April 29, 2013 12:01 AM PT
Springtime in Paris this year sees the Association for Computing Machinery’s 31st Conference on Human Factors in Computing Systems (CHI) in full swing from April 27 through May 2, welcoming experts and students from more than 60 countries. A large contingent of researchers from Microsoft Research will be there to exchange ideas and deliver 27 papers and 12 notes covering a broad spectrum of human-computer interaction (HCI) topics, from natural user interfaces and digital arts to machine learning, health care, and predictive intelligence.
Two papers co-authored by Microsoft Research scientists have been honored with Best Paper awards. The first, IllumiRoom: Peripheral Projected Illusions for Interactive Experiences, was written by Brett Jones of the University of Illinois at Urbana-Champaign; Hrvoje Benko and Andy Wilson of Microsoft Research Redmond; and Eyal Ofek of Microsoft Research’s eXtreme Computing Group. The second, Weighted Graph Comparison Techniques for Brain Connectivity Analysis, was written by Basak Alper of the University of California, Santa Barbara; Nathalie Henry Riche of Microsoft Research Redmond; and Benjamin Bach, Tobias Isenberg, and Jean-Daniel Fekete of Inria.
Other highlights during CHI 2013 include awards honoring Microsoft Research personnel. Eric Horvitz, Microsoft distinguished scientist and managing co-director of Microsoft Research Redmond, will be inducted into the CHI Academy to join other individuals who have made a substantial impact on the HCI field. And retired Microsoft researcher George Robertson will receive the ACM SIGCHI Lifetime Achievement in Research Award for his influential contributions to the practice and understanding of human-computer interaction.
HCI is a research area in which diversity is essential and collaboration an asset, so it’s no surprise that many of the accepted papers from Microsoft Research feature interdisciplinary research teams and Microsoft product groups, nor that researchers have drawn on data, hardware, and software-engineering skills, as well as strong relationships with the academic community. The breadth of topics being presented make it clear that Microsoft Research is intent on reimagining the computing experience—on multiple fronts.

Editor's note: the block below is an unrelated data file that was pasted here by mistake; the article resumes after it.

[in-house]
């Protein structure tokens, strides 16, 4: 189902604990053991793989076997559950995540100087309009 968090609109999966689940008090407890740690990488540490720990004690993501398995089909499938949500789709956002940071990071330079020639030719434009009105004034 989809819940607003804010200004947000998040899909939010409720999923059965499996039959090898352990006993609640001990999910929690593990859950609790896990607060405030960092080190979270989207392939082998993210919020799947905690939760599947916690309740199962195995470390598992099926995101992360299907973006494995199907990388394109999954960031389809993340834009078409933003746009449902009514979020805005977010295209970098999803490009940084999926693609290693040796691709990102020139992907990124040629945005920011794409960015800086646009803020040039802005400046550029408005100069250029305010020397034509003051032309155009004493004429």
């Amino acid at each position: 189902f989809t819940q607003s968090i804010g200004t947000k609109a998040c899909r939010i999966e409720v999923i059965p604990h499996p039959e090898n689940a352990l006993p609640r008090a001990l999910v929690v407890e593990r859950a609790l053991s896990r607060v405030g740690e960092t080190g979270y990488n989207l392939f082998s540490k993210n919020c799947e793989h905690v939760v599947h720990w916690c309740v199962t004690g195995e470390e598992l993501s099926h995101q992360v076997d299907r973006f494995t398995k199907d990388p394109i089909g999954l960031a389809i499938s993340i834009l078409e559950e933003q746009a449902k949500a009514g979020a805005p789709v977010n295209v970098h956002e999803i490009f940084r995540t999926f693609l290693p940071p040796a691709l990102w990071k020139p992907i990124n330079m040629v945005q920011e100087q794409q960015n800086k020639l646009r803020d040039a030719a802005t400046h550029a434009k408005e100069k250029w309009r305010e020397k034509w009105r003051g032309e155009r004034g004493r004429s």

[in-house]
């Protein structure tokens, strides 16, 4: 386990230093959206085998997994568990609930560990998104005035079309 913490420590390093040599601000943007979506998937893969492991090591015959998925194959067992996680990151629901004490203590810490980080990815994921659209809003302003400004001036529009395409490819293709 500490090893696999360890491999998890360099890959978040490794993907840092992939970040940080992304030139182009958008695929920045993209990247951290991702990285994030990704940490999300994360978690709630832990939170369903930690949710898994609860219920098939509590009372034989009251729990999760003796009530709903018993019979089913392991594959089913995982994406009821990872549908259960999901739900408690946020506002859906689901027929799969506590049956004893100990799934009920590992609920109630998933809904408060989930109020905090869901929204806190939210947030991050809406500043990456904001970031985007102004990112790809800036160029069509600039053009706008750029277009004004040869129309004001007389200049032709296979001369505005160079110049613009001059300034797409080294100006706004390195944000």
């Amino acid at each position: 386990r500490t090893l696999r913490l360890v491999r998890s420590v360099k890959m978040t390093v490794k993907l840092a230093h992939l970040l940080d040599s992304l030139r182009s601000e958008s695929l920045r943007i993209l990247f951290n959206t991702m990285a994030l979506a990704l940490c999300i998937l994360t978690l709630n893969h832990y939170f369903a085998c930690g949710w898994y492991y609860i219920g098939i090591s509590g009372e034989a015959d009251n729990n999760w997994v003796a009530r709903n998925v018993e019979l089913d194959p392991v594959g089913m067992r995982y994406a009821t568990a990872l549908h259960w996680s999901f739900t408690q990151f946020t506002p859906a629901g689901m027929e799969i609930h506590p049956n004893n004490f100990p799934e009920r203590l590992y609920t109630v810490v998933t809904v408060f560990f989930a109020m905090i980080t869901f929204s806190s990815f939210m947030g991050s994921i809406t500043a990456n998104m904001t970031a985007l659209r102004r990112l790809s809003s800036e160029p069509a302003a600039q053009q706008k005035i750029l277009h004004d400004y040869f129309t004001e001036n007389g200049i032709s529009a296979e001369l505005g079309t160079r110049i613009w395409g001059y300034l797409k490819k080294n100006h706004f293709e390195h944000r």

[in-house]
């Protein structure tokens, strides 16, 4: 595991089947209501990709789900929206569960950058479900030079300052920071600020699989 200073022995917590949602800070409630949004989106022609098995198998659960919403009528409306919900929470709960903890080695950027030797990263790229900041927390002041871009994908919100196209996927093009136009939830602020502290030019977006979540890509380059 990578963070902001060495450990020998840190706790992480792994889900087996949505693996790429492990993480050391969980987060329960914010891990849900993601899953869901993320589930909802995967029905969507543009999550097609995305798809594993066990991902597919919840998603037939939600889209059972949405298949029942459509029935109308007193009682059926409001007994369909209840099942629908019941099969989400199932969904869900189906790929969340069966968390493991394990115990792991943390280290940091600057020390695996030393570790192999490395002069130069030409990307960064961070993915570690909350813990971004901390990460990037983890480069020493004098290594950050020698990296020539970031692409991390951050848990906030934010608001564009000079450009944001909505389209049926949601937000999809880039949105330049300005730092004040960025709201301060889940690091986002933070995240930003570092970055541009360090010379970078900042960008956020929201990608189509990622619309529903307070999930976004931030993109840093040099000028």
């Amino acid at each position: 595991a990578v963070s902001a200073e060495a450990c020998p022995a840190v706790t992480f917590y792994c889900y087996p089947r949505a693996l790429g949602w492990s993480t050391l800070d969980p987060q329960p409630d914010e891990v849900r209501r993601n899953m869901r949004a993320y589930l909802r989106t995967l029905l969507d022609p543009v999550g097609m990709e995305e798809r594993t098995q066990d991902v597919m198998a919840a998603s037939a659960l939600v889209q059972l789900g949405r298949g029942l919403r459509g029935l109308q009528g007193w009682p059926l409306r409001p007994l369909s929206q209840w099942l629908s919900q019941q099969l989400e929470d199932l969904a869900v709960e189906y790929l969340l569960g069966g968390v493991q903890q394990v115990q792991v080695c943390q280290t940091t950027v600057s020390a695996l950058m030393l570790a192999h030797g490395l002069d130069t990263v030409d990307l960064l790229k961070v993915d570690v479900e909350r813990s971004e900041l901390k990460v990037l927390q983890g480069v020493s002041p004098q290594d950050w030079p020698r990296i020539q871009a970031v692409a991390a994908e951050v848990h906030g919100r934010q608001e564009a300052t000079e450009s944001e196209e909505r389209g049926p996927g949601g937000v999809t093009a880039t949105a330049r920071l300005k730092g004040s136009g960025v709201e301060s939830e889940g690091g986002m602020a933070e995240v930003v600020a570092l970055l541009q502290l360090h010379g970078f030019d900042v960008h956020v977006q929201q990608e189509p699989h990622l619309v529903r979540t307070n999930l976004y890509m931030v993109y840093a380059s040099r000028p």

During this year’s CHI conference, when it comes to demonstrating the breadth of disciplines Microsoft Research has deployed to advance the state of the art in HCI, two dissimilar projects exemplify these efforts.
IllumiRoom uses the area surrounding a display as surfaces for “peripheral projected illusions”—projected visualizations that enhance traditional viewing and gaming experiences. At first glance, this proof-of-concept augmented-reality system appears straightforward: create an immersive experience by integrating an off-the-shelf projector with a Kinect Sensor to extend the field of view (FOV) surrounding the display. It takes a few moments to realize that IllumiRoom is extrapolating from images on the screen: The projections are being rendered in real time in response to on-screen content. Delve into the research behind the project, and it turns out the IllumiRoom team not only solved immense technical problems, but also had to cope with creative challenges to blur the lines between the physical and the virtual.
This is exactly the sort of multidimensional challenge that intrigues Benko, a researcher with the Natural Interaction Research group. Over the years, Benko’s work in natural user interfaces has encompassed augmented reality, computational illumination, surface computing, new input form factors and devices, and touch and freehand gestural input.
“I’m fascinated with the ability of projectors and cameras to turn any object or any surface into an interactive experience,” he says. “There are many other ways of providing augmented-reality experiences, but projection-based augmented reality intrigues me because it is inherently ‘gear-free’ and, very importantly, the experience is sharable.”